It was thus crucial to compare at controlled temperatures with great precision and to the same unit all the standards for measuring geodetic baselines, and all the pendulum rods. Only when this series of metrological comparisons would be finished with a probable error of a thousandth of a millimetre would geodesy be able to link the works of the different nations with one another, and then proclaim the result of the measurement of the Globe.
As the figure of the Earth could be inferred from variations of the seconds pendulum length with latitude , the United States Coast Survey instructed Charles Sanders Peirce in the spring of to proceed to Europe for the purpose of making pendulum experiments to chief initial stations for operations of this sort, in order to bring the determinations of the forces of gravity in America into communication with those of other parts of the world; and also for the purpose of making a careful study of the methods of pursuing these researches in the different countries of Europe.
Nowadays the practical realisation of the metre is possible everywhere thanks to the atomic clocks embedded in GPS satellites. In , James Clerk Maxwell suggested that light emitted by an element be used as the standard both for the metre and for the second.
These two quantities could then be used to define the unit of mass. In , the standard metre was first measured with an interferometer by Albert A.
Michelson , the inventor of the device and an advocate of using some particular wavelength of light as a standard of length. By , interferometry was in regular use at the BIPM.
To further reduce uncertainty, the 17th CGPM in replaced the definition of the metre with its current definition, thus fixing the length of the metre in terms of the second and the speed of light : . To further facilitate reproducibility from lab to lab, the 17th CGPM also made the iodine-stabilised helium—neon laser "a recommended radiation" for realising the metre.
Practical realisation of the metre is subject to uncertainties in characterising the medium, to various uncertainties of interferometry, and to uncertainties in measuring the frequency of the source. Errors in the theoretical formulas used are secondary.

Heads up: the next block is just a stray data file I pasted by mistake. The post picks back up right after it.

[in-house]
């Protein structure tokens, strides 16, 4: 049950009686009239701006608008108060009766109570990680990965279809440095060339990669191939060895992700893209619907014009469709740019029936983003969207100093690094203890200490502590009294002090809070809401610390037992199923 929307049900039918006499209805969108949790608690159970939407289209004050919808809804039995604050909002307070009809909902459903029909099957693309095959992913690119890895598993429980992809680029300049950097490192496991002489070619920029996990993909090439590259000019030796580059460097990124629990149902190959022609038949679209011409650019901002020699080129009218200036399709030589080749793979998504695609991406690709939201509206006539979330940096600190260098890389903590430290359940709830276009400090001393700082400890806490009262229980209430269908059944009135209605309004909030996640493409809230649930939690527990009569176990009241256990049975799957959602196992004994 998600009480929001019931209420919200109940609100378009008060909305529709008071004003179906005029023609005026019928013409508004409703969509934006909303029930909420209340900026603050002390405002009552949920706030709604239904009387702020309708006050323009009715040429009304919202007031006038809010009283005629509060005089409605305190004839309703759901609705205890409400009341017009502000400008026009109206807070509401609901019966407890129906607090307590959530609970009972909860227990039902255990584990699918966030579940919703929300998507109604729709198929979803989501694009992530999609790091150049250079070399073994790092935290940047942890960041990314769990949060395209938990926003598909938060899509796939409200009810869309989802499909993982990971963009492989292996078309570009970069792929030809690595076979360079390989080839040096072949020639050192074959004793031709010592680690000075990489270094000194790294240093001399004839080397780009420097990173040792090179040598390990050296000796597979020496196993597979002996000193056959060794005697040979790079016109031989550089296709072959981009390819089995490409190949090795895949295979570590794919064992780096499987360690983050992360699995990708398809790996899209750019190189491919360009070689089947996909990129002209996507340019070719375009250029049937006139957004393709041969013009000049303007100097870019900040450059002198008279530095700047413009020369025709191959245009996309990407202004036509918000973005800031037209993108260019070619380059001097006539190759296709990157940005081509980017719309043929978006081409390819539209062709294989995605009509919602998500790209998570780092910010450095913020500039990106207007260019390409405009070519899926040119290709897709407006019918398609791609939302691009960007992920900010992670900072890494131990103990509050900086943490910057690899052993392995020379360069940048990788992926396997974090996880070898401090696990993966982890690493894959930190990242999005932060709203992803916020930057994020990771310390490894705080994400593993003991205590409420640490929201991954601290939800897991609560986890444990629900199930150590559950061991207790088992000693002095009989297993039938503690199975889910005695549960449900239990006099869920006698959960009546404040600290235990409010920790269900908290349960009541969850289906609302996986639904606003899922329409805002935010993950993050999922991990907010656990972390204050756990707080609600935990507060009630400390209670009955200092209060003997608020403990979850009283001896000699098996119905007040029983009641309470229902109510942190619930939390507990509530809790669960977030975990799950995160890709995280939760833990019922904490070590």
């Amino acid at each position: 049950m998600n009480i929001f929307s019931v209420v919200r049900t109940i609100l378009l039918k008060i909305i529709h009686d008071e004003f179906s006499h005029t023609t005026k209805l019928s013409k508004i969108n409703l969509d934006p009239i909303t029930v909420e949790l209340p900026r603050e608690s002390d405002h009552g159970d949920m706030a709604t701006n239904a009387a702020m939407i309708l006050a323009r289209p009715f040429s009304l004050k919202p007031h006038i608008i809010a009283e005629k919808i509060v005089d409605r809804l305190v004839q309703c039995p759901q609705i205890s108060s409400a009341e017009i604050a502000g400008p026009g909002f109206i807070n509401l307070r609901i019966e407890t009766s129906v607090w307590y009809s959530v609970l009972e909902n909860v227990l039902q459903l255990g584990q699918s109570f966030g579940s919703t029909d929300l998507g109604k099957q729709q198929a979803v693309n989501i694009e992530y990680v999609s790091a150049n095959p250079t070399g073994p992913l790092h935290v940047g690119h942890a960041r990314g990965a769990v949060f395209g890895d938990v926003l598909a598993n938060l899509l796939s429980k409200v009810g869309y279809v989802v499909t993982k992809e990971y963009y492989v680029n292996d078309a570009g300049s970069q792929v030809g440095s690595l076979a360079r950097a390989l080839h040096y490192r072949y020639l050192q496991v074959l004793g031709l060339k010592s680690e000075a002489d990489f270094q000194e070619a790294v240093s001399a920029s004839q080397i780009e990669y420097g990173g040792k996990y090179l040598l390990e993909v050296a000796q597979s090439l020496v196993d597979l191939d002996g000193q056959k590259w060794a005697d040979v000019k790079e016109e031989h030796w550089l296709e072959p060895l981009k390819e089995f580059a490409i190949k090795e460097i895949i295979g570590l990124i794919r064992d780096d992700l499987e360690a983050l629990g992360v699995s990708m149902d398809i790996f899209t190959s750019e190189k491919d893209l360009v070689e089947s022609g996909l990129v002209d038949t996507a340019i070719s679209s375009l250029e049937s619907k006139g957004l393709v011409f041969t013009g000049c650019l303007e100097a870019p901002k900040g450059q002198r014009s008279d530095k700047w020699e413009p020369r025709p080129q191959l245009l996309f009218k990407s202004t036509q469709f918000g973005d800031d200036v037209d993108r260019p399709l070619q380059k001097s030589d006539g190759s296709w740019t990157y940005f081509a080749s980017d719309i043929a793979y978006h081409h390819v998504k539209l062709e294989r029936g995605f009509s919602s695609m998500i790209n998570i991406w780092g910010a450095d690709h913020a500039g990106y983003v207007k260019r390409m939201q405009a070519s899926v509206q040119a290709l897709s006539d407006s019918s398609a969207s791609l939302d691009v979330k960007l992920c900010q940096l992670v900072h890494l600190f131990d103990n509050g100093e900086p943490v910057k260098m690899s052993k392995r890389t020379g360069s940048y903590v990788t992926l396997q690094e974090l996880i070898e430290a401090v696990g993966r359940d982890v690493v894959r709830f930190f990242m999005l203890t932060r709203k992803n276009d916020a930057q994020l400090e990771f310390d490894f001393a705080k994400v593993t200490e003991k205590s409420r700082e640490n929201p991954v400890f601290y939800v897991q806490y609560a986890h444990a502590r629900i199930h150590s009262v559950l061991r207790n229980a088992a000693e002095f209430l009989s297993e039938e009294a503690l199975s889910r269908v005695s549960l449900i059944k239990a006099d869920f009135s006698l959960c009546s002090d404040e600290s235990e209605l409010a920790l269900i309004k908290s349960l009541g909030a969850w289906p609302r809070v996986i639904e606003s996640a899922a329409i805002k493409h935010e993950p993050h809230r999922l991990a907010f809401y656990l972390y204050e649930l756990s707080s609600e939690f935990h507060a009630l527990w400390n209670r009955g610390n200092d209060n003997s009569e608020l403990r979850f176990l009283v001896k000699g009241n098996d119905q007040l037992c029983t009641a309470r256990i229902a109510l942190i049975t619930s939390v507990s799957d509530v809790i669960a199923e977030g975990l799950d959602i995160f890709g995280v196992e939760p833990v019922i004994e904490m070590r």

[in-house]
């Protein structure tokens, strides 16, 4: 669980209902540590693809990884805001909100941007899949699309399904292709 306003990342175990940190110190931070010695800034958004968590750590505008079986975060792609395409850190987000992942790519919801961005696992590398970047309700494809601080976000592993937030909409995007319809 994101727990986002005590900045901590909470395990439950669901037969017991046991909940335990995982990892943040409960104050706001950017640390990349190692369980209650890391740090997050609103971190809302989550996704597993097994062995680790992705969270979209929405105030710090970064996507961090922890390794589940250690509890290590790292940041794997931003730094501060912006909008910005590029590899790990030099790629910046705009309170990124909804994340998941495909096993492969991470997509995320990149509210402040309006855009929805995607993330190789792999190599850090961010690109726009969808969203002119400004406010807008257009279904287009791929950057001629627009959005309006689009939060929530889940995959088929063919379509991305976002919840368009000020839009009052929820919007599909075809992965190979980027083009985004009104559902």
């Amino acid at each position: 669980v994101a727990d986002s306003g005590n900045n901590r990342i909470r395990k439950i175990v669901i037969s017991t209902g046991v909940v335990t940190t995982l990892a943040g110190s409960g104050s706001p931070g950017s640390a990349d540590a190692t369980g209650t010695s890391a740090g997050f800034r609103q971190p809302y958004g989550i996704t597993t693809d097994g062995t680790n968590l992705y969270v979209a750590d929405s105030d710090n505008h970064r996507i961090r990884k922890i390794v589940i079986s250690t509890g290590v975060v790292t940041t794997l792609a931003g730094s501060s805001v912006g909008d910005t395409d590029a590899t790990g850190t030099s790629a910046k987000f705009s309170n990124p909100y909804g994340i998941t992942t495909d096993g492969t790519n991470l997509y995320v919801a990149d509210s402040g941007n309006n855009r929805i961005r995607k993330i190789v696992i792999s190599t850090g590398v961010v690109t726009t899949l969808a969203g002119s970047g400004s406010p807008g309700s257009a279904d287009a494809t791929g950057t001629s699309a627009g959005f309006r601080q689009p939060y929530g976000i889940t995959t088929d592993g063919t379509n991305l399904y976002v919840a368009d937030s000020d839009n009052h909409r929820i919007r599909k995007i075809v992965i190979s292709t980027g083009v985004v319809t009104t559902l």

Air is only one possible medium to use in a realisation of the metre, and any partial vacuum can be used, or some inert atmosphere like helium gas, provided the appropriate corrections for refractive index are implemented.
The metre is defined as the path length travelled by light in a given time, and practical laboratory length measurements in metres are determined by counting the number of wavelengths of laser light of one of the standard types that fit into the length,  and converting the selected unit of wavelength to metres. Three major factors limit the accuracy attainable with laser interferometers for a length measurement:  .
Of these, the last is peculiar to the interferometer itself. The conversion of a length in wavelengths to a length in metres is based upon the relation. Here n is the refractive index of the medium in which the measurement is made, and f is the measured frequency of the source. Although conversion from wavelengths to metres introduces an additional error in the overall length due to measurement error in determining the refractive index and the frequency, the measurement of frequency is one of the most accurate measurements available.
After the July Revolution of the metre became the definitive French standard from At that time it had already been adopted by Ferdinand Rudolph Hassler for the U. S Survey of the Coast. It is the property of the American Philosophical Society, to whom it was presented by Mr.
Hassler, who had received it from Tralles , a member of the French Committee charged with the construction of the standard metre by comparison with the toise, which had served as unit of length in the measurement of the meridional arcs in France and Peru. It possesses all the authenticity of any original metre extant, bearing not only the stamp of the Committee but also the original mark by which it was distinguished from the other bars during the operation of standardising.
According to the decision of the Congress of the United States , the British Parliamentary Standard from was introduced as the unit of length. SI prefixes can be used to denote decimal multiples and submultiples of the metre, as shown in the table below. Long distances are usually expressed in km, astronomical units Within this table, "inch" and "yard" mean "international inch" and "international yard"  respectively, though approximate conversions in the left column hold for both international and survey units.
A simple mnemonic aid exists to assist with conversion, as three "3"s:. The ancient Egyptian cubit was about 0. From Wikipedia, the free encyclopedia. SI unit of length. This article is about the unit of length.
For other uses of "metre" or "meter", see Meter disambiguation. Main article: History of the metre. Main article: Metrication. National Institute of Standards and Technology. Retrieved 28 September A Sankrit English Dictionary. Delhi: Motilal Banarsidass. ISBN Thus the spellings "meter,"…rather than "metre," However, in the U. English translation published by the U. Thus, the spelling metre is referred to as the "international spelling"; the spelling meter , as the "American spelling".